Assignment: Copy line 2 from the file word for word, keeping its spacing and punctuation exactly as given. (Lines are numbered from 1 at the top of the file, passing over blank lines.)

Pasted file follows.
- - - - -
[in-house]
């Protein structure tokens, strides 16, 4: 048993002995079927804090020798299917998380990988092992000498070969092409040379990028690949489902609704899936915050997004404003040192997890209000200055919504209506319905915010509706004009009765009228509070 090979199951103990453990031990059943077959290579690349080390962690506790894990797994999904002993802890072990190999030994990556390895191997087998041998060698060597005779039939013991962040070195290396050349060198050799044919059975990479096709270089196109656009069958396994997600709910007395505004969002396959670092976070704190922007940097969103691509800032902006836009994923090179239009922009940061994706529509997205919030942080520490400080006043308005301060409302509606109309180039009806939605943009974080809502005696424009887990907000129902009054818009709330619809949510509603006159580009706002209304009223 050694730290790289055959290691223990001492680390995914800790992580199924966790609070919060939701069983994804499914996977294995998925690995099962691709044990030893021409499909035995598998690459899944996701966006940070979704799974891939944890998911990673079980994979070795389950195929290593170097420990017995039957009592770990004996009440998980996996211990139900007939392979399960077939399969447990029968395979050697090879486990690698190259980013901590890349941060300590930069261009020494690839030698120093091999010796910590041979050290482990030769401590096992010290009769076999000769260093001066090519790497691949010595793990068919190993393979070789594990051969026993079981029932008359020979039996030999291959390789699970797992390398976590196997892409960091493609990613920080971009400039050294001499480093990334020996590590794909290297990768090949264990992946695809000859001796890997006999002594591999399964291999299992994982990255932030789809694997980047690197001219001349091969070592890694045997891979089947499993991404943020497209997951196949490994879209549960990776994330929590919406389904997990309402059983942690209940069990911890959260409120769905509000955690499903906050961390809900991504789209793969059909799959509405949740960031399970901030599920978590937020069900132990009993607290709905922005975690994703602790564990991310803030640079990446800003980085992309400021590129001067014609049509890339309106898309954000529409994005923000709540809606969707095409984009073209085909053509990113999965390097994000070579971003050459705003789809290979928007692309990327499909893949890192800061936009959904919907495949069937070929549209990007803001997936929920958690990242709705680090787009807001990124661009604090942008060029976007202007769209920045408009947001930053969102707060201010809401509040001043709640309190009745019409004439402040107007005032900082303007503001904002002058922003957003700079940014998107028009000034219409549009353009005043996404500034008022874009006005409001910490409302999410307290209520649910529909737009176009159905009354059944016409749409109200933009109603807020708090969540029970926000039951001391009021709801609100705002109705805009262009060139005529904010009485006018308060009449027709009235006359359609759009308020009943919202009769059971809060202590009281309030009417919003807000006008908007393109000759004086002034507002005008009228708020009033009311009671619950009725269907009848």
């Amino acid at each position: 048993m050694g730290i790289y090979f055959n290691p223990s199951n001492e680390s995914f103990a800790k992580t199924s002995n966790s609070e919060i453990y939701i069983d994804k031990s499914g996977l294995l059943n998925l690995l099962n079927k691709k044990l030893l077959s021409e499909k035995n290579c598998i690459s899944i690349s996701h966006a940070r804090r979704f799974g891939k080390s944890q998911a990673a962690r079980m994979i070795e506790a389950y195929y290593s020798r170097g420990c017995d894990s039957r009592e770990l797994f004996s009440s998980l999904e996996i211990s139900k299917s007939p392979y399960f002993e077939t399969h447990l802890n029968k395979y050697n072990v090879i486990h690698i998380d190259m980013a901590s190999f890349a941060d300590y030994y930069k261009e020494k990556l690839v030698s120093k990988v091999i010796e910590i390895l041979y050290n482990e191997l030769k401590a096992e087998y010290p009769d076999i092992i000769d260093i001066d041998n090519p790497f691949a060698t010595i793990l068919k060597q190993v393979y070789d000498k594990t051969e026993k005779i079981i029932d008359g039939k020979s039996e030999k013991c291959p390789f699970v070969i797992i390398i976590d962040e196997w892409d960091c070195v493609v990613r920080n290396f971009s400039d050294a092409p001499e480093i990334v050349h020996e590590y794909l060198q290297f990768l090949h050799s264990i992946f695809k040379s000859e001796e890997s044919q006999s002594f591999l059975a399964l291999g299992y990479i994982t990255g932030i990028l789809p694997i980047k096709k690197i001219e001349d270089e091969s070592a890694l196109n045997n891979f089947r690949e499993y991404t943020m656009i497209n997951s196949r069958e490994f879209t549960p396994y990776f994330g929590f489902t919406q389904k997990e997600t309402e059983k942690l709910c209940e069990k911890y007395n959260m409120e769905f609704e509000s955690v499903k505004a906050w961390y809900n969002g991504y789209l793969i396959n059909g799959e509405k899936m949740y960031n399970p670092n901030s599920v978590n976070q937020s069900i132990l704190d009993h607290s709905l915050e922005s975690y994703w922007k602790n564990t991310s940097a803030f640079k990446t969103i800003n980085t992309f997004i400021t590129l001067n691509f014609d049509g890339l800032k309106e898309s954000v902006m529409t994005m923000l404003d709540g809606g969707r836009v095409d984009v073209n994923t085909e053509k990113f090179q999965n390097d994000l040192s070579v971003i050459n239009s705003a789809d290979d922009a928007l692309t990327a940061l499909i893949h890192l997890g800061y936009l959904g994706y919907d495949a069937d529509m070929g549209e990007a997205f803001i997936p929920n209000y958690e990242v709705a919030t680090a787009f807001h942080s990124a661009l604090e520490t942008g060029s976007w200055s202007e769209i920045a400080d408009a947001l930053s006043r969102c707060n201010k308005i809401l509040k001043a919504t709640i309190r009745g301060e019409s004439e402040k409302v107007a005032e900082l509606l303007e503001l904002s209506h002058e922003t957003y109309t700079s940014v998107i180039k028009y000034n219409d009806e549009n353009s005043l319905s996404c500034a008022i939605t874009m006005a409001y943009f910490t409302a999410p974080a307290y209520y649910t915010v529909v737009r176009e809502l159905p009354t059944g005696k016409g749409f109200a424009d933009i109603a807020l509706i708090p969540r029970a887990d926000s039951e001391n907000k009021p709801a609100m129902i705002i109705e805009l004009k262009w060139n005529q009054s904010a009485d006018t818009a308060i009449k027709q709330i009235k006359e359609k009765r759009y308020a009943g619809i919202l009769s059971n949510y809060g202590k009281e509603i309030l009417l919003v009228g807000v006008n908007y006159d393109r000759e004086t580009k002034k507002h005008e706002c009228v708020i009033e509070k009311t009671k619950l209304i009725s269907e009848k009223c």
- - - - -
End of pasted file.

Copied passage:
């Protein structure tokens, strides 16, 4: 048993002995079927804090020798299917998380990988092992000498070969092409040379990028690949489902609704899936915050997004404003040192997890209000200055919504209506319905915010509706004009009765009228509070 090979199951103990453990031990059943077959290579690349080390962690506790894990797994999904002993802890072990190999030994990556390895191997087998041998060698060597005779039939013991962040070195290396050349060198050799044919059975990479096709270089196109656009069958396994997600709910007395505004969002396959670092976070704190922007940097969103691509800032902006836009994923090179239009922009940061994706529509997205919030942080520490400080006043308005301060409302509606109309180039009806939605943009974080809502005696424009887990907000129902009054818009709330619809949510509603006159580009706002209304009223 050694730290790289055959290691223990001492680390995914800790992580199924966790609070919060939701069983994804499914996977294995998925690995099962691709044990030893021409499909035995598998690459899944996701966006940070979704799974891939944890998911990673079980994979070795389950195929290593170097420990017995039957009592770990004996009440998980996996211990139900007939392979399960077939399969447990029968395979050697090879486990690698190259980013901590890349941060300590930069261009020494690839030698120093091999010796910590041979050290482990030769401590096992010290009769076999000769260093001066090519790497691949010595793990068919190993393979070789594990051969026993079981029932008359020979039996030999291959390789699970797992390398976590196997892409960091493609990613920080971009400039050294001499480093990334020996590590794909290297990768090949264990992946695809000859001796890997006999002594591999399964291999299992994982990255932030789809694997980047690197001219001349091969070592890694045997891979089947499993991404943020497209997951196949490994879209549960990776994330929590919406389904997990309402059983942690209940069990911890959260409120769905509000955690499903906050961390809900991504789209793969059909799959509405949740960031399970901030599920978590937020069900132990009993607290709905922005975690994703602790564990991310803030640079990446800003980085992309400021590129001067014609049509890339309106898309954000529409994005923000709540809606969707095409984009073209085909053509990113999965390097994000070579971003050459705003789809290979928007692309990327499909893949890192800061936009959904919907495949069937070929549209990007803001997936929920958690990242709705680090787009807001990124661009604090942008060029976007202007769209920045408009947001930053969102707060201010809401509040001043709640309190009745019409004439402040107007005032900082303007503001904002002058922003957003700079940014998107028009000034219409549009353009005043996404500034008022874009006005409001910490409302999410307290209520649910529909737009176009159905009354059944016409749409109200933009109603807020708090969540029970926000039951001391009021709801609100705002109705805009262009060139005529904010009485006018308060009449027709009235006359359609759009308020009943919202009769059971809060202590009281309030009417919003807000006008908007393109000759004086002034507002005008009228708020009033009311009671619950009725269907009848």